ERIC Number: ED271907
Record Type: RIE
Publication Date: 1985-Dec
Reference Count: 0
An Interview Study with Mothers of Handicapped Children To Identify Both Positive and Negative Experiences That Influence Their Ability To Cope.
Segal, Marilyn M.
A parent-support group (Family Center at Nova University, Florida) for parents of handicapped infants and toddlers allowed parents to share their feelings and concerns. Parents were interviewed regarding three aspects: how they felt upon initial diagnosis, sources of support, and types of experiences that have promoted and inhibited coping. Parent feelings upon diagnosis included mourning, anger, fear, depression, self-pity, and guilt. The greatest source of support mentioned was other mothers. Grandparents and spouses were seldom named. The hardest parts of having a handicapped child were identified, including uncertainties about diagnosis, others' insensitivity, and difficulties in telling other people about the child's problems. Staff ratings of parent-child interaction suggested that mothers with the most positive ratings had generally supportive spouses and relatives, good peer support, responsive babies, relatively stress-free families, and a professional acting as a case manager. Negative feelings associated with professionals were cited as well as instances of supportive professional interaction. (CL)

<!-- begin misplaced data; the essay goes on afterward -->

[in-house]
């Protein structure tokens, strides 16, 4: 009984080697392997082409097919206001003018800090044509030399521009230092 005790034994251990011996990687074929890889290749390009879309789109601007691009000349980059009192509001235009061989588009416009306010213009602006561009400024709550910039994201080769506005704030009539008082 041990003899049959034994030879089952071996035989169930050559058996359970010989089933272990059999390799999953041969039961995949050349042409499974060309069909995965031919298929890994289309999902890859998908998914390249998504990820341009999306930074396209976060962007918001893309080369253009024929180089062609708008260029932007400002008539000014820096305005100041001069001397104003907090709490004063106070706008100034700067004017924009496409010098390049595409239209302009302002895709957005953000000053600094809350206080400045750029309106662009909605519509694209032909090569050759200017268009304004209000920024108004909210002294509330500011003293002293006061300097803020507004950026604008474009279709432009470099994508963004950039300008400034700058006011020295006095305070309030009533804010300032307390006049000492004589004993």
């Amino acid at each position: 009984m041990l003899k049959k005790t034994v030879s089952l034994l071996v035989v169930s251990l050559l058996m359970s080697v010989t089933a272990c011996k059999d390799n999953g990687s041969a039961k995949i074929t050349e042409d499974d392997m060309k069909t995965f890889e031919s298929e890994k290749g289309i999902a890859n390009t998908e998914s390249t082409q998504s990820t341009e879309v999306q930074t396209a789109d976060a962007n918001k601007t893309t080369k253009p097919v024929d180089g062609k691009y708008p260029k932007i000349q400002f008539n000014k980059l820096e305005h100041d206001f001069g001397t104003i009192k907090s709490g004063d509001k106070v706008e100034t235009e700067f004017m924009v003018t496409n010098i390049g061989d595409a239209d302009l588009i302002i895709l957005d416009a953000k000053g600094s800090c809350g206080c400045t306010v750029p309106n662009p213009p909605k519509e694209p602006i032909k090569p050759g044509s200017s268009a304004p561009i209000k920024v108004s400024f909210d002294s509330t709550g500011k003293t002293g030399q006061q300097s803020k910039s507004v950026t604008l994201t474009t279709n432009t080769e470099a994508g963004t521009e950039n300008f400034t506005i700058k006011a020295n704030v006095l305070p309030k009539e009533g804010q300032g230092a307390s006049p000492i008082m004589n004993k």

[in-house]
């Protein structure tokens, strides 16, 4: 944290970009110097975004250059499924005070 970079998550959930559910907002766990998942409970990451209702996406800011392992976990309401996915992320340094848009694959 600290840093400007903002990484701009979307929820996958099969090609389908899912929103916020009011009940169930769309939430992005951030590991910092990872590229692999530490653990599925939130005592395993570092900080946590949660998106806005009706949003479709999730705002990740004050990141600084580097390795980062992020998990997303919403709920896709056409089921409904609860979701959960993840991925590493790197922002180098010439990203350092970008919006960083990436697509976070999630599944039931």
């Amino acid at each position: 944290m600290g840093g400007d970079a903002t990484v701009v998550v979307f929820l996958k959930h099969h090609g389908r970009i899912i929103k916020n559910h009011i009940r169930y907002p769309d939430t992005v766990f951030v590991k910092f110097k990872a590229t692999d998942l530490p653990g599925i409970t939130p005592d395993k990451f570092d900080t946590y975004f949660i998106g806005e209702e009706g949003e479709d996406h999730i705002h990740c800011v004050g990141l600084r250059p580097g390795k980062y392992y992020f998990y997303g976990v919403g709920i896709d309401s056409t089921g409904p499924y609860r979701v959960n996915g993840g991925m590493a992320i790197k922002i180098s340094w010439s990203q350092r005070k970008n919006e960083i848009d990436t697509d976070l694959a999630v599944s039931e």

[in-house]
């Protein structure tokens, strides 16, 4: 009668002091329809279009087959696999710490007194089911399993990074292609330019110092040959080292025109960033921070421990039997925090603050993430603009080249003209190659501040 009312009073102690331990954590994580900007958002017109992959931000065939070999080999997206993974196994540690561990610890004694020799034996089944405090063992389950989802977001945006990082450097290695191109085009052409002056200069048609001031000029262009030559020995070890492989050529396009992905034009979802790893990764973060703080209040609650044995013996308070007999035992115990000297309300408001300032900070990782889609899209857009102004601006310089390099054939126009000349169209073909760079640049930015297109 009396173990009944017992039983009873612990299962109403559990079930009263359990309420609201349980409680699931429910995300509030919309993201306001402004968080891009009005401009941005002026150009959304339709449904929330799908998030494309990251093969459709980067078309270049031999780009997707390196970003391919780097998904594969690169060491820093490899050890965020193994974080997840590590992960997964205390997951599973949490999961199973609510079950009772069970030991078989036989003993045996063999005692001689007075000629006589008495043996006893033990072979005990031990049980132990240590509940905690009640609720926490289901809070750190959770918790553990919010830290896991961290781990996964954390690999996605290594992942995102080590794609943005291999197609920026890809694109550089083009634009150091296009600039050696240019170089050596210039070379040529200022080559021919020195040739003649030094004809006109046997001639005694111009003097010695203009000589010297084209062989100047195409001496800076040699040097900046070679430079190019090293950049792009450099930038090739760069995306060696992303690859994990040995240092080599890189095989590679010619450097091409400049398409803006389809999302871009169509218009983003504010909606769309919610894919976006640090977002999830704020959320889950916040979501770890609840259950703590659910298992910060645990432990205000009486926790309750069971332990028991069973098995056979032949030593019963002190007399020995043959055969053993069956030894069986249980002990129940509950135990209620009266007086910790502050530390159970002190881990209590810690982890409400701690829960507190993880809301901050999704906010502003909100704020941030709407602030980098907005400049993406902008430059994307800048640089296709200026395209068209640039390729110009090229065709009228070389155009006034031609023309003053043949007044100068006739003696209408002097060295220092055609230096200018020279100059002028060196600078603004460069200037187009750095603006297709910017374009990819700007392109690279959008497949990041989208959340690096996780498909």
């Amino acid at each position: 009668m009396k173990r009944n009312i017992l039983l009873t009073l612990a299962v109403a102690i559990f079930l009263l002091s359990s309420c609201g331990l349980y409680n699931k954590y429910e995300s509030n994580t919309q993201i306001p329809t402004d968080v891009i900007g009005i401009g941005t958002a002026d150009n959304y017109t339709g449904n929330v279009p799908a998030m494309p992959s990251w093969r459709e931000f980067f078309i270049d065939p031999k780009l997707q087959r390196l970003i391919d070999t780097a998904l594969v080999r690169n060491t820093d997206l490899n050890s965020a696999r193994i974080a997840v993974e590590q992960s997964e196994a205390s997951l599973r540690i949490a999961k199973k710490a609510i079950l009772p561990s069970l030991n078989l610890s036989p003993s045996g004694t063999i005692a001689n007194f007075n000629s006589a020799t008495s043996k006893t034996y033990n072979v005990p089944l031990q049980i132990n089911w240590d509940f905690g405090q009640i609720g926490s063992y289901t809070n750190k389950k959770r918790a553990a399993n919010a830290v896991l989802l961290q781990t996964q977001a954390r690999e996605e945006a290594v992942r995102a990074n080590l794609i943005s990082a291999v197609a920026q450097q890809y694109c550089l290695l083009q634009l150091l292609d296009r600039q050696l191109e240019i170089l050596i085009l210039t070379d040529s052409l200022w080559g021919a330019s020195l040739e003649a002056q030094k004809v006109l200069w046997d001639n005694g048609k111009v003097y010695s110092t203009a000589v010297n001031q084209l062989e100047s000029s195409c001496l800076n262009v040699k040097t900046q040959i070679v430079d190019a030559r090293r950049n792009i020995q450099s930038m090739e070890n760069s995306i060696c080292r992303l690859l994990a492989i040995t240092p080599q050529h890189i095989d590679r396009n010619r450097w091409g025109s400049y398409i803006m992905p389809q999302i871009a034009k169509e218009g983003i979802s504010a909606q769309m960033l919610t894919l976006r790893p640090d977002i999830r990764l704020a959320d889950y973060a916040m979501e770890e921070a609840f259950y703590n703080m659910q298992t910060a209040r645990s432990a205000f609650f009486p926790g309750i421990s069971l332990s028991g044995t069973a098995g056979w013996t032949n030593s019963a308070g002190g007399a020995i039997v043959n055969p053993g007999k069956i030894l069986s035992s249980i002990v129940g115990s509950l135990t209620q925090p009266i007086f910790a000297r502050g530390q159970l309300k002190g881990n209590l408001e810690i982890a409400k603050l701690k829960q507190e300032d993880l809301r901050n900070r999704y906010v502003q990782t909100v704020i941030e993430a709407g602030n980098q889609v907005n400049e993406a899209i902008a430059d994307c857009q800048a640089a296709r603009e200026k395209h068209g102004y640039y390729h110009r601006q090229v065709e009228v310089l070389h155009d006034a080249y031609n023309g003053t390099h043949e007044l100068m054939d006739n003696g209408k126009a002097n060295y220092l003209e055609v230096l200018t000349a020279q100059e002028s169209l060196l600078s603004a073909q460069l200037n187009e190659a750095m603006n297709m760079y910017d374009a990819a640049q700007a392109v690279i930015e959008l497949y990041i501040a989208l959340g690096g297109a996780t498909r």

Publication Type: Speeches/Meeting Papers; Reports - Descriptive
Education Level: N/A
Authoring Institution: N/A
Note: Paper presented at the National Center for Infants Programs (4th, Washington, DC, December 6-8, 1985).